Though culturally diverse in form and style, comedy is nothing new anywhere. We laugh at the obvious. We look and what we see and that makes us laugh. We laugh at seriousness of life. Some of us even crave that our actions and choices are talked about, with someone having a laugh at our expense. Even at death, we acknowledge a will of the deceased to celebrate their life rather than sob and give-in to endless grief.
         As for comedy in a church setting, one can hope that it does not get lost though seriousness on someone’s conviction aims to erode freedom to respect each other’s right to differ, and to … hug each other at the same time. I wish the San Antonio convocation participants would consider hugging. Such an act makes people recognize each other’s humanity and offers a moment of comedy, which is often missed in life.
         The Millennials among us have a laugh at horse-like faces when pompous religious pronouncements are being made. Honestly, one should “never expect the Spanish Inquisition,” right? The Monty Pythons are not known to be Millennials, but they seriously inserted into our consciousness a need for healthy irreverence, sprinkled with a good laugh at human foibles and the chronic terminal seriousness that actually no one is asking for.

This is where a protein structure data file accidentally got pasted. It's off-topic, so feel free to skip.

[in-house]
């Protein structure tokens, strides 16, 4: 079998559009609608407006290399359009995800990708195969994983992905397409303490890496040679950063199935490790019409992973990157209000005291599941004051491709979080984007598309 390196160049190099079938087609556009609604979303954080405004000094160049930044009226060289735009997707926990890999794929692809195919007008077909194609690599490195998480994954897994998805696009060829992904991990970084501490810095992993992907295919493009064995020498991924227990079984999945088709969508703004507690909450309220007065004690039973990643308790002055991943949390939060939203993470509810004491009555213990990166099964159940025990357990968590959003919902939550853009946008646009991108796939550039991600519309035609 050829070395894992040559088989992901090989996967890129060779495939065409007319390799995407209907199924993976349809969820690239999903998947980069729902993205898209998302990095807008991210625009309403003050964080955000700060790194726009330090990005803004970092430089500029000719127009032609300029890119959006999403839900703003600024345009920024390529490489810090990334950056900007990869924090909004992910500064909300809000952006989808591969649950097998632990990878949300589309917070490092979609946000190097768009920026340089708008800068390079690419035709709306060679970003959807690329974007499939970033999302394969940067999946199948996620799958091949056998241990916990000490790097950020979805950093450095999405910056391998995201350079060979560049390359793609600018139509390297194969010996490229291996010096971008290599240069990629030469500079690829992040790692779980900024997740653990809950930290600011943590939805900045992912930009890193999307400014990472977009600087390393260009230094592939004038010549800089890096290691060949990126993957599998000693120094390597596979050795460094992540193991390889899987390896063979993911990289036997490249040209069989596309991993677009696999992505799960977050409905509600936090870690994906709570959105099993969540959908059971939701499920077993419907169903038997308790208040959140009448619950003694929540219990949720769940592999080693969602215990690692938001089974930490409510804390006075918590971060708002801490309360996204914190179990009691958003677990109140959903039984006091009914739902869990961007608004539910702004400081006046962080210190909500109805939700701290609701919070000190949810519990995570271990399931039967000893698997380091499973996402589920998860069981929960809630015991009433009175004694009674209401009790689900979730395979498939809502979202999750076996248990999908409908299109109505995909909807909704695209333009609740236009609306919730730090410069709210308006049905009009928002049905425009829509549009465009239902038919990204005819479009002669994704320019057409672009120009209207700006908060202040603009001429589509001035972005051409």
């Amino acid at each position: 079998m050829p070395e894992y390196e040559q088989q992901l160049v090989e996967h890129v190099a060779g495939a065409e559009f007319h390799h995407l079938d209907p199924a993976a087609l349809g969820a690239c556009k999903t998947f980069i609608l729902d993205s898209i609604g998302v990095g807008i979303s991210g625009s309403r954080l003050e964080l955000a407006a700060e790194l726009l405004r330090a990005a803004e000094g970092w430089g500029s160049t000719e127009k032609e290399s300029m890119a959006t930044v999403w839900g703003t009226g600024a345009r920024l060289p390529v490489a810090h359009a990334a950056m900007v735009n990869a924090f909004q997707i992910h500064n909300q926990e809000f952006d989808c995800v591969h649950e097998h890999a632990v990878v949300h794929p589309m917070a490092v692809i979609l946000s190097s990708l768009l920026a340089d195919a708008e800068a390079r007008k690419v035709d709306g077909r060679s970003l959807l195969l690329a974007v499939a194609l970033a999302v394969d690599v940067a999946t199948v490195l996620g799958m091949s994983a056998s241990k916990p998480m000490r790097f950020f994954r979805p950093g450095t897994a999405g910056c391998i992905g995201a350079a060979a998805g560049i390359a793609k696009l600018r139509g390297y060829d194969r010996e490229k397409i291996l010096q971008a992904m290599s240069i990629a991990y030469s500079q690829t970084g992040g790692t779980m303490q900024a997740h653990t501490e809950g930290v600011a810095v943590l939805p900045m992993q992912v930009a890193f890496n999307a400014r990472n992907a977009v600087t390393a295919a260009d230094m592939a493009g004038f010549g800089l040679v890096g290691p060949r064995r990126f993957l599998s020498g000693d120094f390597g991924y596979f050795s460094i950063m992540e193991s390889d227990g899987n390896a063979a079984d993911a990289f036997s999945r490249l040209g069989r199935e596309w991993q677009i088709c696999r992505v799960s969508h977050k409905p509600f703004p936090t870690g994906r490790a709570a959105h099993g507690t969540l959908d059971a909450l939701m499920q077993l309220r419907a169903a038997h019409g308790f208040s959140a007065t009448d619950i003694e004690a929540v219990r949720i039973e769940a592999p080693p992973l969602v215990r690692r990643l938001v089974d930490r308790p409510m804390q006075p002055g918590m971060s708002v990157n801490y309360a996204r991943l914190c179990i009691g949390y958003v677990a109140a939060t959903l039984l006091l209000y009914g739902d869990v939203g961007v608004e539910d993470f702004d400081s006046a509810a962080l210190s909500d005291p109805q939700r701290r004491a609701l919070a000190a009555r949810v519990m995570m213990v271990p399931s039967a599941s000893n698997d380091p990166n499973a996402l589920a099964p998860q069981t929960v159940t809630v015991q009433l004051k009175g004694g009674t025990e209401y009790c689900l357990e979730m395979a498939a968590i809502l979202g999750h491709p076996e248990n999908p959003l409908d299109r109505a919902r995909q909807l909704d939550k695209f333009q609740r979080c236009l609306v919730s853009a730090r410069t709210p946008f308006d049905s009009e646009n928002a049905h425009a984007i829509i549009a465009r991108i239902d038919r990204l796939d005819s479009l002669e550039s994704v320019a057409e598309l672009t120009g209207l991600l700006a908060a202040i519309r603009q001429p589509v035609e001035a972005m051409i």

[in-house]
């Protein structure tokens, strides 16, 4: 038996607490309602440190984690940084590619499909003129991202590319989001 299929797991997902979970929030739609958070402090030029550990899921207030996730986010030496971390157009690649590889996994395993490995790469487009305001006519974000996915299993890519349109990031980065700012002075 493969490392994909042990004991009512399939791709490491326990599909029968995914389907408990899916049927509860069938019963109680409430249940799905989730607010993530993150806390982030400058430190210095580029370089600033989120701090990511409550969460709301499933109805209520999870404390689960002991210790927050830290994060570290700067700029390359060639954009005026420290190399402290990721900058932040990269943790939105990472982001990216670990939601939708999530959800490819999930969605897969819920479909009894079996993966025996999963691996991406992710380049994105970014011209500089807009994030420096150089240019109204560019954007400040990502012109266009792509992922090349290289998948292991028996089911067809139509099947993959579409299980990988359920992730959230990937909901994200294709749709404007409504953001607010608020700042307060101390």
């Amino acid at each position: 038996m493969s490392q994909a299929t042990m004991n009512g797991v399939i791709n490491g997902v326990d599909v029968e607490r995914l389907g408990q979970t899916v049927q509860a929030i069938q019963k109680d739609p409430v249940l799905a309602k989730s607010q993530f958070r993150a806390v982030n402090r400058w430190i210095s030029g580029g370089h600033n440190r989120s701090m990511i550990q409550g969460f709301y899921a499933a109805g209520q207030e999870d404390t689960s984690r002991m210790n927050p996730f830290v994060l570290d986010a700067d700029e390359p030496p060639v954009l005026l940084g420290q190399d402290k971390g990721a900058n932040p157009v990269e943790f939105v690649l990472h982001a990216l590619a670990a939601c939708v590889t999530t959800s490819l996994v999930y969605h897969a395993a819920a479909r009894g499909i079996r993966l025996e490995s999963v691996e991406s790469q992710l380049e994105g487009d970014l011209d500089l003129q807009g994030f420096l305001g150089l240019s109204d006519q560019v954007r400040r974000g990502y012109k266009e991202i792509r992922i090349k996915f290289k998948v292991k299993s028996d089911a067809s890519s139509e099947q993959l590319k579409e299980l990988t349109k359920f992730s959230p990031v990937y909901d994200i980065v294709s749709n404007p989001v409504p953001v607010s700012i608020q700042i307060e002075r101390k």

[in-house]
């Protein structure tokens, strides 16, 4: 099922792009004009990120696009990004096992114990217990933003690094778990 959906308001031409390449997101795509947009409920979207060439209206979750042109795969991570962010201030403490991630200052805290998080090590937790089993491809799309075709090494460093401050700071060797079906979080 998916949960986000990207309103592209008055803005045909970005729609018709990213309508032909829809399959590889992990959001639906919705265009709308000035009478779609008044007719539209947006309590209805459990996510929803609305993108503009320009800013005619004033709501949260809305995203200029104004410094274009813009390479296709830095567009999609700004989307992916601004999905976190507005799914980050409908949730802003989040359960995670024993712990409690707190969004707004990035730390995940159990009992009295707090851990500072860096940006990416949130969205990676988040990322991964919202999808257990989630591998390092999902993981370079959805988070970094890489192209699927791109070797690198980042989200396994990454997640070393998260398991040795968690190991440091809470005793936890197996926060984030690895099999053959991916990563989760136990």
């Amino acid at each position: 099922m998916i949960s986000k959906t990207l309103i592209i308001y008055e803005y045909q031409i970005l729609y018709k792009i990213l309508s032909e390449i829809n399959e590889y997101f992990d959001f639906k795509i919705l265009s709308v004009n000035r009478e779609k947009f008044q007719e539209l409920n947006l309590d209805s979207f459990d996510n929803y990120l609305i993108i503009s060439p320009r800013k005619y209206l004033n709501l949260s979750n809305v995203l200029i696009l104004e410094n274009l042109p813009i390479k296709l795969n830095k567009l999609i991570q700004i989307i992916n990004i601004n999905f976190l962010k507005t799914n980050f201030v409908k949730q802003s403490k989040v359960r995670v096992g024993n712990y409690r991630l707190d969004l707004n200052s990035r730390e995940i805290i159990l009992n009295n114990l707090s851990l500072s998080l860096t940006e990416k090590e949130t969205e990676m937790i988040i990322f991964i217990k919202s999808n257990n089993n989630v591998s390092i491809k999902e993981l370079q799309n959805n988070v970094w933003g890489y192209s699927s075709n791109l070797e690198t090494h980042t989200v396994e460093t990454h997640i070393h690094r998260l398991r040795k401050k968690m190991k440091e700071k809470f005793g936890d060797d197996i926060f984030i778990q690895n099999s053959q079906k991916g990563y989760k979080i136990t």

Later this summer, when thousands of church synod delegates gather to give their expression to either a status quo or a vote for clergy equality, would at least some agree with an author of Psalm 126:2 (NIV) - "Our mouths were filled with laughter."
         Would there be laughter at the end of the vote – whichever way it will go – in San Antonio, Texas? Personally, I do not expect many tears of joy. But I have been mistaken before.


11/09/2014

Reliving One's Gratitudes

It must have been sometime in the early part of August when a minister's sermon challenged me to live-out his sermon for a week. If confessions are serious, I can state that I go to church listen to a preacher, and wonder if in a week’s time the sermon will make any difference. That’s my honest admission. Perhaps similar experiences can be expressed by others, whether they worship in a church, synagogue or a mosque. 
         
Larger than life Japhet De Oliveira, who recently became a pastor in Boulder, Colorado, was sporting his signature pink socks and brown shoes, and that day he was in his element. Pastor Japhet was convincing in his discourse, bringing Jesus Christ alive to his congregants, as he does week after week.
        
In conclusion, as a point to reenact Jesus’ contemporary influence, he invited listeners to consider taking a moment each day for the following week, and express gratitudes in our personal life, in a similar fashion to those whose stories are recorded in the Gospels.
         
Take a moment each morning and state what you are grateful for that day, he recommended.